“Keep in mind that all social classes rowed and fought aboard triremes in the Battle of Salamis. I strongly believe that this very important battle in the Salamis Strait, just west of Piraeus – a turning point in world history – created an immensely strong bond among most of the citizens. That is how the Athenian navy was to develop into the backbone of the world’s first democracy during the 5th century BC. What we’ve been excavating, in essence, are the material remains of that extraordinary historical development,” Lovén added.
Athens’ naval might
The naval victory in the Battle of Salamis liberated the Greeks from the Persian yoke. With the Persian ships gone from the Aegean, the nature of the allied Greek states headed by Athens, called the Delian League, gradually changed from defensive to expansive. Athens was freed to deploy large fleets throughout the Mediterranean, which it used to carve out the great Greek empire. (Not a few states in the area were forced to join the league against their will.)
To preserve its empire and secure its wealth, which stemmed from maritime trade and levying tax from subject states, Athens also maintained a large war fleet. At its peak, Piraeus hosted about 400 triremes requiring crews of 80,000 sailors and soldiers.
At the height of Athens’ power, 150 island and coastal cities were within her domain. Athenian triremes patrolled the Black Sea in the North, the Israelite coast in the east, and the Nile delta of Egypt in the south.
Now the Zea Harbour Project excavation has uncovered part of this juggernaut of a war machine.
An impregnable harbor
Piraeus was never taken by an enemy from the sea-side, because of its excellent system of coastal and harbor fortifications.
New evidence found after the Zea Harbor Project include extensive underwater walls and along the Zea coastline, and a previously unknown phase of building.
“It became clear that the harbor was a so-called Limen Kleistos, a ‘closed harbor’, like most naval harbors of the time,” says Mads Møller Nielsen, one of the researchers involved in the project, who studied the harbors fortifications. “This means that the harbor was fortified on the sea-side with massive fortified moles, and had a large central entry gate through which all ships had to pass to get inside.”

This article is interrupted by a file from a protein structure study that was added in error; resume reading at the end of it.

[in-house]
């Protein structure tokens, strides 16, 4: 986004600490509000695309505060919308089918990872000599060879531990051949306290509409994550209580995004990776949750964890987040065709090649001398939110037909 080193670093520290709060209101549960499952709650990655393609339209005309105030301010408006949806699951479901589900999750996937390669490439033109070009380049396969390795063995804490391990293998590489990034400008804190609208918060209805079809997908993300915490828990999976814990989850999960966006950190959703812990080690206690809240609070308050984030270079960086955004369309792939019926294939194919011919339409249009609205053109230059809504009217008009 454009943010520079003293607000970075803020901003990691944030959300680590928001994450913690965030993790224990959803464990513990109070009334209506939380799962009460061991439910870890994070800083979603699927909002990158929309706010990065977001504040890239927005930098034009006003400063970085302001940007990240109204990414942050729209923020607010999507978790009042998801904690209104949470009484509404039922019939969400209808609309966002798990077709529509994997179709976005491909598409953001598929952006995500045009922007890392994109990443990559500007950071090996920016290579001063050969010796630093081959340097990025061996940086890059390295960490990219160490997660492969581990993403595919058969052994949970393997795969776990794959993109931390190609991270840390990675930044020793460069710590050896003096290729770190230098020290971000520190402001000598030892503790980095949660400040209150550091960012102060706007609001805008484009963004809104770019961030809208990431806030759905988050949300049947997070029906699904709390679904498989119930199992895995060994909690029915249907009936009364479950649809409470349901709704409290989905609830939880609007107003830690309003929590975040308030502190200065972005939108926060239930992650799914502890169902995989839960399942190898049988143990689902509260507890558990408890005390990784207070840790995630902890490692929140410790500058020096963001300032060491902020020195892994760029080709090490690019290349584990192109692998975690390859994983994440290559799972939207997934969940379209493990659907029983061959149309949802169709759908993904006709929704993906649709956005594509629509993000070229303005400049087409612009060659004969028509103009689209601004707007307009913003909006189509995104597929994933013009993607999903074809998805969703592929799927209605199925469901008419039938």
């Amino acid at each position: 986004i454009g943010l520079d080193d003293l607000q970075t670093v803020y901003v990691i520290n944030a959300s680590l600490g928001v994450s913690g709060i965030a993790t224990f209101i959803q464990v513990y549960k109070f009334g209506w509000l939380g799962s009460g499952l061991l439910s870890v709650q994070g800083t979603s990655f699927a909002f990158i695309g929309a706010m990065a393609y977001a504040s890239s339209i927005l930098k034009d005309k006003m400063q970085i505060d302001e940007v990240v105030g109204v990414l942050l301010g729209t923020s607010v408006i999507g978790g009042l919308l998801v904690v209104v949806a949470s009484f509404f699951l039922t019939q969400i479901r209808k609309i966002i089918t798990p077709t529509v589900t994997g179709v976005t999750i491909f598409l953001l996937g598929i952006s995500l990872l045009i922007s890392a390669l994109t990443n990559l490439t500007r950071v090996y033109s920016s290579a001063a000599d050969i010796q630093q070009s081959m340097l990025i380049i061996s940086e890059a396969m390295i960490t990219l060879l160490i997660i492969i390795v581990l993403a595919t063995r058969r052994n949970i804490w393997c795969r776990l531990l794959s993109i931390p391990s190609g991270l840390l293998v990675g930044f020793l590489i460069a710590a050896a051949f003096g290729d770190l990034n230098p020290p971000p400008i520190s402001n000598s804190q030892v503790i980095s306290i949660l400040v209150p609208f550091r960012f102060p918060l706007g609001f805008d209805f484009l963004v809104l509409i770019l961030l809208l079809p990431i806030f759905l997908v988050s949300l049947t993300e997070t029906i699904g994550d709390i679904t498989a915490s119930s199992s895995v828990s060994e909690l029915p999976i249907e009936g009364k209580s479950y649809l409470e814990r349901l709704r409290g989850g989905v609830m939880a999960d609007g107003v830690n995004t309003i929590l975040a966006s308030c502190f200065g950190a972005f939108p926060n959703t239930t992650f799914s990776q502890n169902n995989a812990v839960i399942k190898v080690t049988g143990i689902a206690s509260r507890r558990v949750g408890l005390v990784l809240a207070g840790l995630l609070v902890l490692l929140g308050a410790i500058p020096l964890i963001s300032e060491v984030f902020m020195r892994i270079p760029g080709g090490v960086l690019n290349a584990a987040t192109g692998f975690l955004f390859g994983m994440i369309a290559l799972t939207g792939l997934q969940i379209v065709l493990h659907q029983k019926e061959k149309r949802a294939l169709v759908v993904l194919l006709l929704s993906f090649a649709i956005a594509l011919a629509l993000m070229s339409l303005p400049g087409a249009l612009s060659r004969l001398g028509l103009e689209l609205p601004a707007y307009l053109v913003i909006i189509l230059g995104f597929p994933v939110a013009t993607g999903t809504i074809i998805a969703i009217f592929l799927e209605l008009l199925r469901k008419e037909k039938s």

Ancient Greek sources tell how the harbor could be sealed with the help of a chain hauled between two large square towers on each side of the harbor entrance. Not only would enemy ships have had to vanquish both towers at the entrance: they’d have to do so under constant barrage from fortifications along the coast. “It would have been an almost impregnable harbor,” Møller Nielsen says.
The port at Piraeus may have been impregnable, but Athens was not. By 431 BCE its dominance in the Eastern Mediterranean brought it into conflict with Greece´s major land power, Sparta, and its allies. It was a long and bitter war but finally, Athens lay defeated in 404/3 BCE and the Spartans tore down the Piraeus naval bases and fortifications, leaving the home of the mighty Athenian fleet in ruins.
The Zea Harbour Project operates under the auspices of the Danish Institute at Athens and is directed by Dr. Bjørn Lovén. The project is supervised mainly by the Ephorate of Underwater Antiquities, and have conducted some investigations on land under the Ephorate of Antiquities of West Attica, Piraeus and Islands. The Carlsberg Foundation has been the project’s principal sponsor since 2004.
The Wooden Wall: Battle of Salamis, Directed, Produced & Script by: Bjørn Lovén Credit:YouTube, Bjørn Lovén